High blood pressure dangers: Hypertension’s effects on your body
Date Updated: 01/14/2022
High blood pressure (hypertension) can quietly damage the body for years before symptoms develop. Uncontrolled high blood pressure can lead to disability, a poor quality of life, or even a deadly heart attack or stroke.
Treatment and lifestyle changes can help control high blood pressure to reduce the risk of life-threatening complications.
Damage to the arteries
Healthy arteries are flexible, strong and elastic. Their inner lining is smooth so that blood flows freely, supplying vital organs and tissues with nutrients and oxygen.
High blood pressure (hypertension) gradually increases the pressure of blood flowing through the arteries. Hypertension may cause:
- Damaged and narrowed arteries. High blood pressure can damage the cells of the arteries' inner lining. When fats from the diet enter the bloodstream, they can collect in the damaged arteries. Eventually, the artery walls become less elastic, limiting blood flow throughout the body.
- Aneurysm. Over time, the constant pressure of blood moving through a weakened artery can cause a section of its wall to enlarge and form a bulge (aneurysm). An aneurysm can potentially rupture and cause life-threatening internal bleeding. Aneurysms can form in any artery, but they're most common in the body's largest artery (aorta).
Damage to the heart
High blood pressure can cause many heart problems, including:
- Coronary artery disease. Arteries narrowed and damaged by high blood pressure have trouble supplying blood to the heart. Too little blood flow to the heart can lead to chest pain (angina), irregular heart rhythms (arrhythmias) or a heart attack.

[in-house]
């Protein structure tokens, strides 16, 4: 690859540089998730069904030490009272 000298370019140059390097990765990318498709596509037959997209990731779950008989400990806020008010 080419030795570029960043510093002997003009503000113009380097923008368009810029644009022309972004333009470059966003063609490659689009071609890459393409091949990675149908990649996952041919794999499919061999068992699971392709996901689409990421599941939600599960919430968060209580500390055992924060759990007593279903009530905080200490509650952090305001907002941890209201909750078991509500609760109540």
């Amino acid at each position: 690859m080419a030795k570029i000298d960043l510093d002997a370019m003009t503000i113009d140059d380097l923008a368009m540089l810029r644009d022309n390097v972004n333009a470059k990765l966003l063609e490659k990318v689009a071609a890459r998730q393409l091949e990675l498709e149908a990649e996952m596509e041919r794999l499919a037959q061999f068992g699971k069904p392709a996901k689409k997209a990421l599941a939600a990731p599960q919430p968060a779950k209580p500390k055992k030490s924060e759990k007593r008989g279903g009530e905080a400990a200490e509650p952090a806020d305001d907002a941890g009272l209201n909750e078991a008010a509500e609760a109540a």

- Enlarged left heart. High blood pressure forces the heart to work harder to pump blood to the rest of the body. This causes the lower left heart chamber (left ventricle) to thicken. A thickened left ventricle increases the risk of heart attack, heart failure and sudden cardiac death.
- Heart failure. Over time, the strain on the heart caused by high blood pressure can cause the heart muscle to weaken and work less efficiently. Eventually, the overwhelmed heart begins to fail.
Damage to the brain
The brain depends on a nourishing blood supply to work properly. High blood pressure may affect the brain in the following ways:
- Transient ischemic attack (TIA). Sometimes called a ministroke, a TIA is a brief, temporary disruption of blood supply to the brain. Hardened arteries or blood clots caused by high blood pressure can cause TIA. TIA is often a warning sign of a full-blown stroke.
- Stroke. A stroke occurs when part of the brain doesn't get enough oxygen and nutrients, causing brain cells to die. Blood vessels damaged by high blood pressure can narrow, rupture or leak. High blood pressure can also cause blood clots to form in the arteries leading to the brain, blocking blood flow and potentially causing a stroke.
- Dementia. Narrowed or blocked arteries can limit blood flow to the brain, leading to a certain type of dementia (vascular dementia). A stroke that interrupts blood flow to the brain can also cause vascular dementia.